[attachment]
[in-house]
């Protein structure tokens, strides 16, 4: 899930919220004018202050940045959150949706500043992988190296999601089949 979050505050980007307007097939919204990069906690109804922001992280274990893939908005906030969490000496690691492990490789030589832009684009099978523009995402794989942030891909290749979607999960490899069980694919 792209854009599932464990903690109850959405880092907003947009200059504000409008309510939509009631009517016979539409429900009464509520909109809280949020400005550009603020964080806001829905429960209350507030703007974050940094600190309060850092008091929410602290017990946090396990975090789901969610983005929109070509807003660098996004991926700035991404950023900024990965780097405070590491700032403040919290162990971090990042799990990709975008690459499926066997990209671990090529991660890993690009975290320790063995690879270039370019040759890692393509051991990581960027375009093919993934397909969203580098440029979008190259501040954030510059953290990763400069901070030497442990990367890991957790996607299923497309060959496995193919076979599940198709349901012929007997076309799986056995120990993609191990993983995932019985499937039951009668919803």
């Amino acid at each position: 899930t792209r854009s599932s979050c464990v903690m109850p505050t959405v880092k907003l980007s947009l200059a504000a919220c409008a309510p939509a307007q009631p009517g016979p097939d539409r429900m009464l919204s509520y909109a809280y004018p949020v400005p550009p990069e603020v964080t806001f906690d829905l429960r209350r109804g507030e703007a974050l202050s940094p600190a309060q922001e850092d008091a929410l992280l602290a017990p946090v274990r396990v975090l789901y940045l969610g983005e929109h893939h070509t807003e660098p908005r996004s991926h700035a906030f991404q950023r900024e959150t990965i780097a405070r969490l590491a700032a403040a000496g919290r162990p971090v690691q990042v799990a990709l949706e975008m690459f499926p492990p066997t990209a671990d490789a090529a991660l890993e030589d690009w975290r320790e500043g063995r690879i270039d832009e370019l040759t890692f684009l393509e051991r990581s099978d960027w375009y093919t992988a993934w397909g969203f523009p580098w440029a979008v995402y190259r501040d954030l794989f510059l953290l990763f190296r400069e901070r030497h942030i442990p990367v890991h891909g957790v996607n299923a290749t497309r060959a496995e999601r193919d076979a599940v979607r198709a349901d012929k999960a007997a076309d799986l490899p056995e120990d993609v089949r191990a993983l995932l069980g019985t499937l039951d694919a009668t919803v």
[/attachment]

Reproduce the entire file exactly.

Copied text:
[in-house]
């Protein structure tokens, strides 16, 4: 899930919220004018202050940045959150949706500043992988190296999601089949 979050505050980007307007097939919204990069906690109804922001992280274990893939908005906030969490000496690691492990490789030589832009684009099978523009995402794989942030891909290749979607999960490899069980694919 792209854009599932464990903690109850959405880092907003947009200059504000409008309510939509009631009517016979539409429900009464509520909109809280949020400005550009603020964080806001829905429960209350507030703007974050940094600190309060850092008091929410602290017990946090396990975090789901969610983005929109070509807003660098996004991926700035991404950023900024990965780097405070590491700032403040919290162990971090990042799990990709975008690459499926066997990209671990090529991660890993690009975290320790063995690879270039370019040759890692393509051991990581960027375009093919993934397909969203580098440029979008190259501040954030510059953290990763400069901070030497442990990367890991957790996607299923497309060959496995193919076979599940198709349901012929007997076309799986056995120990993609191990993983995932019985499937039951009668919803």
């Amino acid at each position: 899930t792209r854009s599932s979050c464990v903690m109850p505050t959405v880092k907003l980007s947009l200059a504000a919220c409008a309510p939509a307007q009631p009517g016979p097939d539409r429900m009464l919204s509520y909109a809280y004018p949020v400005p550009p990069e603020v964080t806001f906690d829905l429960r209350r109804g507030e703007a974050l202050s940094p600190a309060q922001e850092d008091a929410l992280l602290a017990p946090v274990r396990v975090l789901y940045l969610g983005e929109h893939h070509t807003e660098p908005r996004s991926h700035a906030f991404q950023r900024e959150t990965i780097a405070r969490l590491a700032a403040a000496g919290r162990p971090v690691q990042v799990a990709l949706e975008m690459f499926p492990p066997t990209a671990d490789a090529a991660l890993e030589d690009w975290r320790e500043g063995r690879i270039d832009e370019l040759t890692f684009l393509e051991r990581s099978d960027w375009y093919t992988a993934w397909g969203f523009p580098w440029a979008v995402y190259r501040d954030l794989f510059l953290l990763f190296r400069e901070r030497h942030i442990p990367v890991h891909g957790v996607n299923a290749t497309r060959a496995e999601r193919d076979a599940v979607r198709a349901d012929k999960a007997a076309d799986l490899p056995e120990d993609v089949r191990a993983l995932l069980g019985t499937l039951d694919a009668t919803v």